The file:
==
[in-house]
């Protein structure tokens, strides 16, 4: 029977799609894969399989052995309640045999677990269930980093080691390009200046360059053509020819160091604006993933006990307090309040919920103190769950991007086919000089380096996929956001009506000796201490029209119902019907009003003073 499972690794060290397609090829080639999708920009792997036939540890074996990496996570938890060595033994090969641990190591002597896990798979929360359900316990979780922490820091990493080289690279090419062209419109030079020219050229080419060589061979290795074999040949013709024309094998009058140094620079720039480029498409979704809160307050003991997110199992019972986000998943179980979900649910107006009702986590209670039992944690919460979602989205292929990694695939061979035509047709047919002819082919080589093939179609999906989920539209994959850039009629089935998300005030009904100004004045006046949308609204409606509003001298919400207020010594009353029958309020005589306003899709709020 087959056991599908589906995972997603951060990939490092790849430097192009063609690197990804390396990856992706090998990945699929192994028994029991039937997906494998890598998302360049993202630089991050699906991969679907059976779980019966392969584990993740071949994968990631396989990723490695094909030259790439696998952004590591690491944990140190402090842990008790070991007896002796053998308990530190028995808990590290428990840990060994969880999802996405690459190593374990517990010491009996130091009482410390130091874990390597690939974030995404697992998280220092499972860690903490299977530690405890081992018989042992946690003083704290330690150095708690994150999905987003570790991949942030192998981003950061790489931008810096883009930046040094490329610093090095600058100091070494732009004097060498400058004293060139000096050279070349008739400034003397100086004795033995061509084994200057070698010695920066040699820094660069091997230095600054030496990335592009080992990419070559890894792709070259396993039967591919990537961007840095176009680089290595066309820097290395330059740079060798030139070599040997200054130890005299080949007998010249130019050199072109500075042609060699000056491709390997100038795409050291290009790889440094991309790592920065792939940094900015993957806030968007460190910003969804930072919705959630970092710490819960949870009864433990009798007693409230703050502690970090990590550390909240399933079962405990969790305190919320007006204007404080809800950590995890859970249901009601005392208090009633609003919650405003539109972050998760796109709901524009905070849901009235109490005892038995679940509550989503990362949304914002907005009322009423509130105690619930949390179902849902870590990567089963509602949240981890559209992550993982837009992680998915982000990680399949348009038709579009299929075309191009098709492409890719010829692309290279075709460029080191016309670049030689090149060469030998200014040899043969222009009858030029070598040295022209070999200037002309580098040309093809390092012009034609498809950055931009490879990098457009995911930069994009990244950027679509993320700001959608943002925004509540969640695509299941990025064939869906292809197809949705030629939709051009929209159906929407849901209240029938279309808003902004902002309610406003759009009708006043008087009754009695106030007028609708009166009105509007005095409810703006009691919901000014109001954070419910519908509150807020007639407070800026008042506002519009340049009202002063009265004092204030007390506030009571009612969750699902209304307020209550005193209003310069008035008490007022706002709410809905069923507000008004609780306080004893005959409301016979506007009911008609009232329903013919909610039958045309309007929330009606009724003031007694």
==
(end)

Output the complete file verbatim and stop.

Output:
[in-house]
């Protein structure tokens, strides 16, 4: 029977799609894969399989052995309640045999677990269930980093080691390009200046360059053509020819160091604006993933006990307090309040919920103190769950991007086919000089380096996929956001009506000796201490029209119902019907009003003073 499972690794060290397609090829080639999708920009792997036939540890074996990496996570938890060595033994090969641990190591002597896990798979929360359900316990979780922490820091990493080289690279090419062209419109030079020219050229080419060589061979290795074999040949013709024309094998009058140094620079720039480029498409979704809160307050003991997110199992019972986000998943179980979900649910107006009702986590209670039992944690919460979602989205292929990694695939061979035509047709047919002819082919080589093939179609999906989920539209994959850039009629089935998300005030009904100004004045006046949308609204409606509003001298919400207020010594009353029958309020005589306003899709709020 087959056991599908589906995972997603951060990939490092790849430097192009063609690197990804390396990856992706090998990945699929192994028994029991039937997906494998890598998302360049993202630089991050699906991969679907059976779980019966392969584990993740071949994968990631396989990723490695094909030259790439696998952004590591690491944990140190402090842990008790070991007896002796053998308990530190028995808990590290428990840990060994969880999802996405690459190593374990517990010491009996130091009482410390130091874990390597690939974030995404697992998280220092499972860690903490299977530690405890081992018989042992946690003083704290330690150095708690994150999905987003570790991949942030192998981003950061790489931008810096883009930046040094490329610093090095600058100091070494732009004097060498400058004293060139000096050279070349008739400034003397100086004795033995061509084994200057070698010695920066040699820094660069091997230095600054030496990335592009080992990419070559890894792709070259396993039967591919990537961007840095176009680089290595066309820097290395330059740079060798030139070599040997200054130890005299080949007998010249130019050199072109500075042609060699000056491709390997100038795409050291290009790889440094991309790592920065792939940094900015993957806030968007460190910003969804930072919705959630970092710490819960949870009864433990009798007693409230703050502690970090990590550390909240399933079962405990969790305190919320007006204007404080809800950590995890859970249901009601005392208090009633609003919650405003539109972050998760796109709901524009905070849901009235109490005892038995679940509550989503990362949304914002907005009322009423509130105690619930949390179902849902870590990567089963509602949240981890559209992550993982837009992680998915982000990680399949348009038709579009299929075309191009098709492409890719010829692309290279075709460029080191016309670049030689090149060469030998200014040899043969222009009858030029070598040295022209070999200037002309580098040309093809390092012009034609498809950055931009490879990098457009995911930069994009990244950027679509993320700001959608943002925004509540969640695509299941990025064939869906292809197809949705030629939709051009929209159906929407849901209240029938279309808003902004902002309610406003759009009708006043008087009754009695106030007028609708009166009105509007005095409810703006009691919901000014109001954070419910519908509150807020007639407070800026008042506002519009340049009202002063009265004092204030007390506030009571009612969750699902209304307020209550005193209003310069008035008490007022706002709410809905069923507000008004609780306080004893005959409301016979506007009911008609009232329903013919909610039958045309309007929330009606009724003031007694």